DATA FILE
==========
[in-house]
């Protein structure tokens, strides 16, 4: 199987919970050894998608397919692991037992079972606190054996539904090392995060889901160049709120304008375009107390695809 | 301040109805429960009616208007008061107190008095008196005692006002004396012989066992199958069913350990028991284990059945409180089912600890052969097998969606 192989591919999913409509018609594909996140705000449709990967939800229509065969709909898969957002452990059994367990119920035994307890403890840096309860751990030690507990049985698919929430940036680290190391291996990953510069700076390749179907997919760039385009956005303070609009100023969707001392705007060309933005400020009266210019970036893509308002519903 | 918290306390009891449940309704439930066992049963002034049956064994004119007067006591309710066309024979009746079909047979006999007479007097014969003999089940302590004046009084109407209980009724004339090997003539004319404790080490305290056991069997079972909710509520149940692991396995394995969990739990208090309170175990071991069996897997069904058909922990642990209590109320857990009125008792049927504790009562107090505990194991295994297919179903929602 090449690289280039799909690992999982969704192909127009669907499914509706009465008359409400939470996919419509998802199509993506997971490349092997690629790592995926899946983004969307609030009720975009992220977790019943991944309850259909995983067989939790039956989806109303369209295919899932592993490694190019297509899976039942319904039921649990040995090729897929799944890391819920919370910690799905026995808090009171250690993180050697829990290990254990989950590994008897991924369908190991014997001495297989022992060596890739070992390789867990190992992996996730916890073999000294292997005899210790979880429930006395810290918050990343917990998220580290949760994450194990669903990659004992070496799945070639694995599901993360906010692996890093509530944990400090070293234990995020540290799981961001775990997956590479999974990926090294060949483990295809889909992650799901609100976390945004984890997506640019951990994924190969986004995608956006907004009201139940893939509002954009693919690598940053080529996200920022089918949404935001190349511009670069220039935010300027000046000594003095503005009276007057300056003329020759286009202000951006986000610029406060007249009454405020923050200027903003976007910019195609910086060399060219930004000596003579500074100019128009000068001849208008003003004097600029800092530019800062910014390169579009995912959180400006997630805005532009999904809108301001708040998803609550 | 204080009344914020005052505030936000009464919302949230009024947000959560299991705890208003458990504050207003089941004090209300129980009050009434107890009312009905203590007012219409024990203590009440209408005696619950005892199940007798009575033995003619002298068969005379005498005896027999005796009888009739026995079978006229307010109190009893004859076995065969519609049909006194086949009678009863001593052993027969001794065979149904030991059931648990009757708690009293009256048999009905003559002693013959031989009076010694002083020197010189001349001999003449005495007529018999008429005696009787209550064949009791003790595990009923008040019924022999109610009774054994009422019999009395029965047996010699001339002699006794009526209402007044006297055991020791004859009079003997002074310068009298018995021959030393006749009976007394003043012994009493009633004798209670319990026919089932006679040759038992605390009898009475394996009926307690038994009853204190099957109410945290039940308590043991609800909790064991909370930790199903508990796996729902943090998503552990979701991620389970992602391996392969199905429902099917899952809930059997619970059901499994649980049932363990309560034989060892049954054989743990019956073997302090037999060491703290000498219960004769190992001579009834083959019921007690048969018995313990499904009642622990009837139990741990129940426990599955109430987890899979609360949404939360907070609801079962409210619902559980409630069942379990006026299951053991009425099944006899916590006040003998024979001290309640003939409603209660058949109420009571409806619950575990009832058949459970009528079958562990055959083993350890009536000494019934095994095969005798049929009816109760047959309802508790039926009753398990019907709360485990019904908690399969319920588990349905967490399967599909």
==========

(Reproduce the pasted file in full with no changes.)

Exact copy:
[in-house]
């Protein structure tokens, strides 16, 4: 199987919970050894998608397919692991037992079972606190054996539904090392995060889901160049709120304008375009107390695809 | 301040109805429960009616208007008061107190008095008196005692006002004396012989066992199958069913350990028991284990059945409180089912600890052969097998969606 192989591919999913409509018609594909996140705000449709990967939800229509065969709909898969957002452990059994367990119920035994307890403890840096309860751990030690507990049985698919929430940036680290190391291996990953510069700076390749179907997919760039385009956005303070609009100023969707001392705007060309933005400020009266210019970036893509308002519903 | 918290306390009891449940309704439930066992049963002034049956064994004119007067006591309710066309024979009746079909047979006999007479007097014969003999089940302590004046009084109407209980009724004339090997003539004319404790080490305290056991069997079972909710509520149940692991396995394995969990739990208090309170175990071991069996897997069904058909922990642990209590109320857990009125008792049927504790009562107090505990194991295994297919179903929602 090449690289280039799909690992999982969704192909127009669907499914509706009465008359409400939470996919419509998802199509993506997971490349092997690629790592995926899946983004969307609030009720975009992220977790019943991944309850259909995983067989939790039956989806109303369209295919899932592993490694190019297509899976039942319904039921649990040995090729897929799944890391819920919370910690799905026995808090009171250690993180050697829990290990254990989950590994008897991924369908190991014997001495297989022992060596890739070992390789867990190992992996996730916890073999000294292997005899210790979880429930006395810290918050990343917990998220580290949760994450194990669903990659004992070496799945070639694995599901993360906010692996890093509530944990400090070293234990995020540290799981961001775990997956590479999974990926090294060949483990295809889909992650799901609100976390945004984890997506640019951990994924190969986004995608956006907004009201139940893939509002954009693919690598940053080529996200920022089918949404935001190349511009670069220039935010300027000046000594003095503005009276007057300056003329020759286009202000951006986000610029406060007249009454405020923050200027903003976007910019195609910086060399060219930004000596003579500074100019128009000068001849208008003003004097600029800092530019800062910014390169579009995912959180400006997630805005532009999904809108301001708040998803609550 | 204080009344914020005052505030936000009464919302949230009024947000959560299991705890208003458990504050207003089941004090209300129980009050009434107890009312009905203590007012219409024990203590009440209408005696619950005892199940007798009575033995003619002298068969005379005498005896027999005796009888009739026995079978006229307010109190009893004859076995065969519609049909006194086949009678009863001593052993027969001794065979149904030991059931648990009757708690009293009256048999009905003559002693013959031989009076010694002083020197010189001349001999003449005495007529018999008429005696009787209550064949009791003790595990009923008040019924022999109610009774054994009422019999009395029965047996010699001339002699006794009526209402007044006297055991020791004859009079003997002074310068009298018995021959030393006749009976007394003043012994009493009633004798209670319990026919089932006679040759038992605390009898009475394996009926307690038994009853204190099957109410945290039940308590043991609800909790064991909370930790199903508990796996729902943090998503552990979701991620389970992602391996392969199905429902099917899952809930059997619970059901499994649980049932363990309560034989060892049954054989743990019956073997302090037999060491703290000498219960004769190992001579009834083959019921007690048969018995313990499904009642622990009837139990741990129940426990599955109430987890899979609360949404939360907070609801079962409210619902559980409630069942379990006026299951053991009425099944006899916590006040003998024979001290309640003939409603209660058949109420009571409806619950575990009832058949459970009528079958562990055959083993350890009536000494019934095994095969005798049929009816109760047959309802508790039926009753398990019907709360485990019904908690399969319920588990349905967490399967599909």